The OA is thrilled to pair our South Carolina Music Issue announcement with an exclusive premiere of a new song from Ranky Tanky, the acclaimed Charleston band reviving the Gullah musical tradition of South Carolina’s Lowcountry. “Beat Em Down” is the title track from the band’s new EP, due out on Friday, and will be included on their upcoming album, Good Time (out July 12, 2019), the band’s first to include original compositions written in the Gullah tradition.
Check out the exclusive premiere of “Beat Em Down” from Charleston’s Ranky Tanky:
The Oxford American’s South Carolina Music Issue will celebrate the unforgettable stories, songs, and artists that convey the deep history and continuing vitality of South Carolina’s music—including icons like Dizzy Gillespie, Eartha Kitt, and the Marshall Tucker Band, as well as contemporary voices, such as Iron & Wine, Toro y Moi, Shovels and Rope, and, of course, Ranky Tanky.
As always, the music issue will come with a sampler compilation of songs spanning the 78-rpm era to the present (in CD and digital download formats), with accompanying liner notes included within the magazine.
Sign up for our newsletter to stay up-to-date on all things OA.
No person living today knows exactly what an 1850s minstrel banjo sounded like; the music that was made on such instruments predates the invention of recorded sound. But we know that the banjo was brought to America by Africans, and that white players, including Thomas F. Briggs—author of the first banjo instruction book, an invaluable resource for historians and musicians—learned from black banjoists. When Giddens composes for or performs on her banjo, she channels both the history and the mystery of early American banjo music: what has been passed down as well as what has been lost.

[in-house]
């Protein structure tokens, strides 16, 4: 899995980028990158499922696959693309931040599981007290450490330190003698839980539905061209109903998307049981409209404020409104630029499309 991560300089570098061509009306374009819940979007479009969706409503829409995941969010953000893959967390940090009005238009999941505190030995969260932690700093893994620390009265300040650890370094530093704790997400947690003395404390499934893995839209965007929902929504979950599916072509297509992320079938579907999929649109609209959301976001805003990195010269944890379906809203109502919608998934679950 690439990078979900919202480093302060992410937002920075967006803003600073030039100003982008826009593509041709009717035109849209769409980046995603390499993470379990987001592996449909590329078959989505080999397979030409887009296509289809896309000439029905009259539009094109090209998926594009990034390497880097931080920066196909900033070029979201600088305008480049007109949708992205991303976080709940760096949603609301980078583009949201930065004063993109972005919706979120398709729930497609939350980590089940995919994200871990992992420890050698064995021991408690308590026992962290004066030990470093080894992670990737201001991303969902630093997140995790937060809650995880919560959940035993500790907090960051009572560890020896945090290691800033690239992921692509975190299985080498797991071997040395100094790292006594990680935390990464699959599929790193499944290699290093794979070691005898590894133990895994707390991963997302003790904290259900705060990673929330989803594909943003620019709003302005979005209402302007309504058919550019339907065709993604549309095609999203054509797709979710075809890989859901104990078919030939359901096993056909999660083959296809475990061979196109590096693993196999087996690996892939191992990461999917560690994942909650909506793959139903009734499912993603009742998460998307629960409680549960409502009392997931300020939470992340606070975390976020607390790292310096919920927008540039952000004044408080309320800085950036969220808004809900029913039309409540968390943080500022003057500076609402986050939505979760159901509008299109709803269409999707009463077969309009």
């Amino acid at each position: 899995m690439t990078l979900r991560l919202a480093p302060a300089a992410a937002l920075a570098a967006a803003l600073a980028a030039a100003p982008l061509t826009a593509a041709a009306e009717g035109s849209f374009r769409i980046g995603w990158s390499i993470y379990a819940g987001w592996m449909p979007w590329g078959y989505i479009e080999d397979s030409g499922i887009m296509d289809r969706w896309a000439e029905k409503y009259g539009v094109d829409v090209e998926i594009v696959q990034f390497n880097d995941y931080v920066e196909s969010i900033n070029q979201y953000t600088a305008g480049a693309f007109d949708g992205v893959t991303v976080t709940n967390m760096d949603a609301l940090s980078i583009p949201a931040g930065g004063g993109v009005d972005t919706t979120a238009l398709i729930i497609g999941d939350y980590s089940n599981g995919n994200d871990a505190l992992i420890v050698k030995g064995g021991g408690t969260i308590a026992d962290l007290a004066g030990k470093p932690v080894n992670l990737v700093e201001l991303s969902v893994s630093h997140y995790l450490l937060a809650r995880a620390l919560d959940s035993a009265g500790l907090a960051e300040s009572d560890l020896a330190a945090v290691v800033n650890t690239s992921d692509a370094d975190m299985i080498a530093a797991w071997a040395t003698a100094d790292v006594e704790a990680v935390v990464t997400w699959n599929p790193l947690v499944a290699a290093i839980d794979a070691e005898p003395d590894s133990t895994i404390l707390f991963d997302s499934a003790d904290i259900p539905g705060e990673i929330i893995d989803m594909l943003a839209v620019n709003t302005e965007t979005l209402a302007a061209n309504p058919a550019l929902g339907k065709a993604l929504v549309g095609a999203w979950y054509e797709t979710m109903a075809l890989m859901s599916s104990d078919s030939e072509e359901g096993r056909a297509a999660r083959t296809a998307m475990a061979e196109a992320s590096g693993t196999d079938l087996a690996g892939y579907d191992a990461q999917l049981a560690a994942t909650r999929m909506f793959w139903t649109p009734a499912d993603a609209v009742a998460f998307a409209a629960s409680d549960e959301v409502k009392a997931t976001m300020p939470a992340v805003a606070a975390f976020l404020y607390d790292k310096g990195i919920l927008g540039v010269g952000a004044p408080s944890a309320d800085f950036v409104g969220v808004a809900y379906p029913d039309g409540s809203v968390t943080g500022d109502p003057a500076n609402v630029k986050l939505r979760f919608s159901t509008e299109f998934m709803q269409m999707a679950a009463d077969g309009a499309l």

Wendy Brenner’s classic 2005 profile of snake enthusiast Dean Ripa, who died Saturday.
By now I’ve grown accustomed (and rather devoted) to Dean’s rhetorical style—outrageous overstatement, subsequent qualification—but I think I recognize something else, something authentic here: a certain strain of introverted misanthropy that often leads people to commit their lives to animals, something I think I know about from my family. Introverts and loners love animals. It runs the spectrum, I think, from my father’s boyhood shyness to full-fledged autism—Temple Grandin and all those like her who understand animals better than people. Whether it’s a quirk of personality or a genuine disorder, it’s a trait I find familiar and strangely comforting.